The acquisition of France-based data integration supplier Talend by Sweden-founded data visualisation firm Qlik has to be interesting at an intra-European market level. Non-US IT suppliers are thin on the ground, so to behold two of them tying the marriage knot is noteworthy.
More of note, perhaps, is that both are owned by private equity firm Thoma Bravo.
At Computer Weekly our editorial mission is user centric, so we don’t dwell overly on what vendors do with each other, or how they get the money that does not come from customers. Nevertheless, the role of private equity – more so, arguably, than of venture capital, which tends to invest in potentially high-growth start-ups and scale-ups rather than established outfits that simply require more efficiency – in bringing together portfolios of firms in similar areas is under-examined – by us and by others. From the outside, it seems logical that a private equity firm would gather similar companies together, governed by an investment thesis, and seek to engineer synergies between them. Maybe even up to the point where one acquires another. But to what extent is it really like that?
I once interviewed David Murphy, in late 2018, when he was both an operating partner at Thoma Bravo and executive chairman of Apttus, a “quote to cash” company in which the private equity firm had acquired a majority stake. He told me about Thoma Bravo’s having an investment thesis around the automation of knowledge work, of which what he called the “intelligent middle office” was a part. The ownership of Qlik, Talend, and Apttus, among others, was a demonstration of that broad thesis.
The private equity firm also invested, more recently, in data catalog firm Alation, late in 2022. That was part of a $123 million in a Series E financing round which also involved Sanabil Investments, Costanoa Ventures and Databricks Ventures.
At the time, I asked Satyen Sangani, CEO and co-founder, Alation about the involvement of Thoma Bravo, and what the value of its investment was for his company.
He said: “I think Bravo, in particular, has been known to be a fabulous operational partner, as companies scale in their growth. They have a lot of scale, they have brand recognition and, more critically, they have expertise. And so, we were pretty excited to welcome them to the group because we felt like all three of those things could help us grow.
“I know that in this particular market, specifically within data integration, data intelligence, even business intelligence, they’ve been an active investor. They’ve got Qlik in the BI space. But then if you look in the data integration world, they’ve got Talend. And they have, I believe, invested in [analytics company] Starburst?”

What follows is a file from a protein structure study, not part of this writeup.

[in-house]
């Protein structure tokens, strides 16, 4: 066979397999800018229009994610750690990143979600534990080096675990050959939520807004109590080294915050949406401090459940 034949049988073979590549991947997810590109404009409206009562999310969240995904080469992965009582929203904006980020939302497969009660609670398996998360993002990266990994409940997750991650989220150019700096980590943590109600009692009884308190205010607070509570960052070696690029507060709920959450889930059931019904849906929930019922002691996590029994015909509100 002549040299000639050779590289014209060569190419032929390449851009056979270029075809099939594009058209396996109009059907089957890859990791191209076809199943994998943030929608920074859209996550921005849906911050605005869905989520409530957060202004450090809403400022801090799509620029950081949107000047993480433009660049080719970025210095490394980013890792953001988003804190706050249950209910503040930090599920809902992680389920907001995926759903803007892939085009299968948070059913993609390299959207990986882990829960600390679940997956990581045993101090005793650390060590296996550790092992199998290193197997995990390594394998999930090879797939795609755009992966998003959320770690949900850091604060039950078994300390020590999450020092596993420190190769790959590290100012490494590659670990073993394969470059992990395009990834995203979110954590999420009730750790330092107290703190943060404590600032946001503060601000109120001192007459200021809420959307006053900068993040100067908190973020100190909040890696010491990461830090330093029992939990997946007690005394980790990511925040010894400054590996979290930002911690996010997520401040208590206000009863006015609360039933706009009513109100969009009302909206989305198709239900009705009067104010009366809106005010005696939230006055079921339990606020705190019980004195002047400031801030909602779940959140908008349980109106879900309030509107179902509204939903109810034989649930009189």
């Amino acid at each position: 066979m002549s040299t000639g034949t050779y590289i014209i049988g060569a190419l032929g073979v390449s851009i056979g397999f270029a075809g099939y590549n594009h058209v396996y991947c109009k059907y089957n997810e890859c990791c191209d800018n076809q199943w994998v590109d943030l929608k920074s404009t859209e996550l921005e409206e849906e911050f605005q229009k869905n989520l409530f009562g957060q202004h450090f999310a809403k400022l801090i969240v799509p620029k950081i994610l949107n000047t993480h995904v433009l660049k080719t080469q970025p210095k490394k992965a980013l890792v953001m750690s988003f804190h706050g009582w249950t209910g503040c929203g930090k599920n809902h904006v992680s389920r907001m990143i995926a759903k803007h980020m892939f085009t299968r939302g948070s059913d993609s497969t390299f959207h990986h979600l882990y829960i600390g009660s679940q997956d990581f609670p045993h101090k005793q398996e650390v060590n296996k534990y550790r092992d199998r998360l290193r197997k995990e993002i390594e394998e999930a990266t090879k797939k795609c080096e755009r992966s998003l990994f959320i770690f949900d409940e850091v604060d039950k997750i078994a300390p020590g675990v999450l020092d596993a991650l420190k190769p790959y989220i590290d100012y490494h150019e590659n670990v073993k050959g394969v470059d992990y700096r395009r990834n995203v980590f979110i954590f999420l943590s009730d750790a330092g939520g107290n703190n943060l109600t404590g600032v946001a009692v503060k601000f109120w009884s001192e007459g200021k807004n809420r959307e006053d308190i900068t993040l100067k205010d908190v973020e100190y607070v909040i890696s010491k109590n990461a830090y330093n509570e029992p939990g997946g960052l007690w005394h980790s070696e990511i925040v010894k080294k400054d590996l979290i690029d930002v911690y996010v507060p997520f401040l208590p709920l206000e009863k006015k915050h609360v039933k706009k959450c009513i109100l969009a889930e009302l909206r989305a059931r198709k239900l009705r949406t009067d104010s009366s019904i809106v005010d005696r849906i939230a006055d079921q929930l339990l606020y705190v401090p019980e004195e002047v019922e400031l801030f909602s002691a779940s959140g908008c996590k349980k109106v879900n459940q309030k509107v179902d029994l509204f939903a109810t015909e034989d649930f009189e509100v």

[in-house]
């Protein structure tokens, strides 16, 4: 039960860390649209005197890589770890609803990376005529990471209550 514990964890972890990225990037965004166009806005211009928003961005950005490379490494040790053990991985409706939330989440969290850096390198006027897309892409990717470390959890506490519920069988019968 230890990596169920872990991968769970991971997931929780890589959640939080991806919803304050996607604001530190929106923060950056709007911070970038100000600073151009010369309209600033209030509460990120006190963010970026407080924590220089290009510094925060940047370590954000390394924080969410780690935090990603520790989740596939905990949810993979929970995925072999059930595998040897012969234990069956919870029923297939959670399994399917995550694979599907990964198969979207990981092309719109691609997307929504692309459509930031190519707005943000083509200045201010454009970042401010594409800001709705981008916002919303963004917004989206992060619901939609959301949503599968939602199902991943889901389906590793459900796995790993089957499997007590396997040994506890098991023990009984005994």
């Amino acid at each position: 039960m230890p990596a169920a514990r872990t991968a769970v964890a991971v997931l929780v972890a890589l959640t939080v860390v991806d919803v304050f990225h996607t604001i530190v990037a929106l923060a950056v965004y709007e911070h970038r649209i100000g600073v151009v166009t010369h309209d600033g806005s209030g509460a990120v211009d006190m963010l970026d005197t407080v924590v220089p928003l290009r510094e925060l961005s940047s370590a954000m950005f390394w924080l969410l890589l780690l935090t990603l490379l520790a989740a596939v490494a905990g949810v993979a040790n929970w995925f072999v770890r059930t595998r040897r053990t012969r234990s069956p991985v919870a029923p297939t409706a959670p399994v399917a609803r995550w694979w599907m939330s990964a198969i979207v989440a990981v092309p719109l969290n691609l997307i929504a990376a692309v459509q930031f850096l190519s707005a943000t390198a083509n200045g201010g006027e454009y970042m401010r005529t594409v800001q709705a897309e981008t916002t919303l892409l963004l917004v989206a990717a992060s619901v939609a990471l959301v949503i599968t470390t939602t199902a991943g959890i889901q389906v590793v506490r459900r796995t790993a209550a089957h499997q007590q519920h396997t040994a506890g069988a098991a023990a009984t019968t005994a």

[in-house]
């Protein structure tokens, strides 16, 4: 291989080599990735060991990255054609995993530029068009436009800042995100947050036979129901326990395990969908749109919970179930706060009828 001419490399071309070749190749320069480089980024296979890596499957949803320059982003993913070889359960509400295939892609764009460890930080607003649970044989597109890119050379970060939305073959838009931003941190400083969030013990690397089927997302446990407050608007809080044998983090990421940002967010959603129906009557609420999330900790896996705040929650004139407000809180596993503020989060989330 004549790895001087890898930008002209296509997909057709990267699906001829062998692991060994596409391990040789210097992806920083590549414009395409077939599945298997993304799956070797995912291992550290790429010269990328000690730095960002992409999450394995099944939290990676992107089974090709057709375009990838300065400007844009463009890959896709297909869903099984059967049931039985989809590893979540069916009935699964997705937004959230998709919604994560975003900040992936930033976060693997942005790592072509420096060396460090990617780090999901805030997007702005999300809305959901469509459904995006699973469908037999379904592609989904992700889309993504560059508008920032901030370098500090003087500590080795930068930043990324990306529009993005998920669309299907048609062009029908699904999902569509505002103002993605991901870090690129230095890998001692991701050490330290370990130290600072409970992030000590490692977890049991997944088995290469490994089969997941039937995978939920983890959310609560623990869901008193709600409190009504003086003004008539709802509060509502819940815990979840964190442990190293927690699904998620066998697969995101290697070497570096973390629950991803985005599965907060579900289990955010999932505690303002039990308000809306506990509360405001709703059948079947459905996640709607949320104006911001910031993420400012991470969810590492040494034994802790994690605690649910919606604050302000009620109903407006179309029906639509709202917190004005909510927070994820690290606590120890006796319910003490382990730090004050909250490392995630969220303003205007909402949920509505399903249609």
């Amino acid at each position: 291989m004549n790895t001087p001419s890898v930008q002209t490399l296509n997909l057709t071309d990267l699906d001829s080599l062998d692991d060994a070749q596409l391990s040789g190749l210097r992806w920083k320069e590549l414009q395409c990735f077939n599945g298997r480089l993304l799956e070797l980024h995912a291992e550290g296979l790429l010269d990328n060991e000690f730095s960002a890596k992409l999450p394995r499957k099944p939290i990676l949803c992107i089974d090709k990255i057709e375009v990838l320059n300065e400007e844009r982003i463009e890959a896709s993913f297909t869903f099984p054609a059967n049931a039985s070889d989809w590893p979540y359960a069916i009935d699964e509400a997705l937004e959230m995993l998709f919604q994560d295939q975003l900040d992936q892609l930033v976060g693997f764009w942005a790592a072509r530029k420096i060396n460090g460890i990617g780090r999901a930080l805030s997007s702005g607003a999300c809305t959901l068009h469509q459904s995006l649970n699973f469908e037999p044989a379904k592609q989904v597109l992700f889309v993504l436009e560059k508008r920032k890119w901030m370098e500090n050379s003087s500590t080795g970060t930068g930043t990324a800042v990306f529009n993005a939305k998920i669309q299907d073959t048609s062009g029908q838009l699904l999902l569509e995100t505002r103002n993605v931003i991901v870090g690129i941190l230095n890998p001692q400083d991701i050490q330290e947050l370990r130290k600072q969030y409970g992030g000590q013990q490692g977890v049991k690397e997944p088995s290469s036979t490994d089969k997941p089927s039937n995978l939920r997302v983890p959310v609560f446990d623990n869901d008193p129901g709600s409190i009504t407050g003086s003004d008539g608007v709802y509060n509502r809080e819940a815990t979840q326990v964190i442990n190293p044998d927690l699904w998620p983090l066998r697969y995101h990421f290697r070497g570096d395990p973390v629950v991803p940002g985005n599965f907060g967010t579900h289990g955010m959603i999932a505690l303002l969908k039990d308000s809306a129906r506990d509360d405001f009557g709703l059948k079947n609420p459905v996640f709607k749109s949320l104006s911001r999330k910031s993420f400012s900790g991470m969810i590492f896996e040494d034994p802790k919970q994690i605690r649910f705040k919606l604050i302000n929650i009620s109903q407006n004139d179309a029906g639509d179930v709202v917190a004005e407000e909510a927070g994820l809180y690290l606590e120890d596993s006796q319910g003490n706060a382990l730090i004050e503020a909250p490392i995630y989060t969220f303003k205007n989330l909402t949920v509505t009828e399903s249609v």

But he said that rather than getting value from being part of a quasi-consortium of companies, the value of Thoma Bravo’s investment was more that the expertise it has built up from its involvement in the data management and business intelligence arenas will help the firm to advise his own company. “They’re independent companies [Thoma Bravo’s other investees], we’re independent companies”. Nevertheless, he confirmed he and his team have spoken with the private equity firm about “accelerating some of those relationships [with the others] where relevant”.
In CW’s sister publication TechTarget’s Business Analytics site, Eric Avidon writes that “although Qlik already offers data integration capabilities, its acquisition of Talend nevertheless adds features that complement its existing tools”. He cites Donald Farmer, founder and principal of Treehive strategy, and an erstwhile leading executive at Qlik: “Talend describes their product as a unified data fabric, and I think that’s very attractive to Qlik as they increasingly position themselves not as a BI company with some data preparation but as a data platform company with an excellent front-end tool”.
And he added: “The proposed acquisition of Talend tells us very clearly [that] Qlik did good work with the Attunity acquisition, and the investors at Thoma Bravo have confidence that the company can execute another big integration. That’s a big endorsement of the team and the strategy”. [Attunity was an Israel-based data integration firm, which Qlik acquired for $560m in 2019].
Seth Boro, a managing partner at Thoma Bravo said of the proposed acquisition of Talend by Qlik: “We are excited about this proposal to have two of our leading portfolio companies join forces to accelerate the vision of making a difference in the world through data.
“The proposed combination of these two growing and profitable businesses, under the leadership of [Qlik CEO] Mike Capone, would have significant global scale and an unparalleled product portfolio”.
Talend’s CEO Christal Bemont was not quoted in the 5 January release announcing the proposed acquisition, which is expected to close during the first half of 2023. Her LinkedIn profile indicates she has since stepped down from the role. Kristin Nimsger Weston, Operating Partner at Thoma Bravo, is listed as interim CEO of Talend on the company’s leadership page.
Meanwhile, Qlik’s traditional rival in the data visualisation field, Tableau, seems to be sinking further into Salesforce, which laid off 10% of its staff in early January. As our colleague Avidon narrates: “in the two-plus years since Salesforce’s 2020 layoffs [which had little impact on Tableau, which Salesforce acquired in June 2019], there’s been an exodus of leadership from Tableau: Mark Jewett, senior vice president of product and partner marketing, in late 2021; Andrew Beers, CTO, in June 2022; and Mark Nelson, president and CEO, in December 2022”.
Whether or not Qlik’s parabola of development will be upwards and onwards with the union with Talend, as officiated by Thoma Bravo, remains to be seen. Will Qlik and Tableau, the pioneers of data visualisation, become merely interesting footnotes in the history of enterprise software?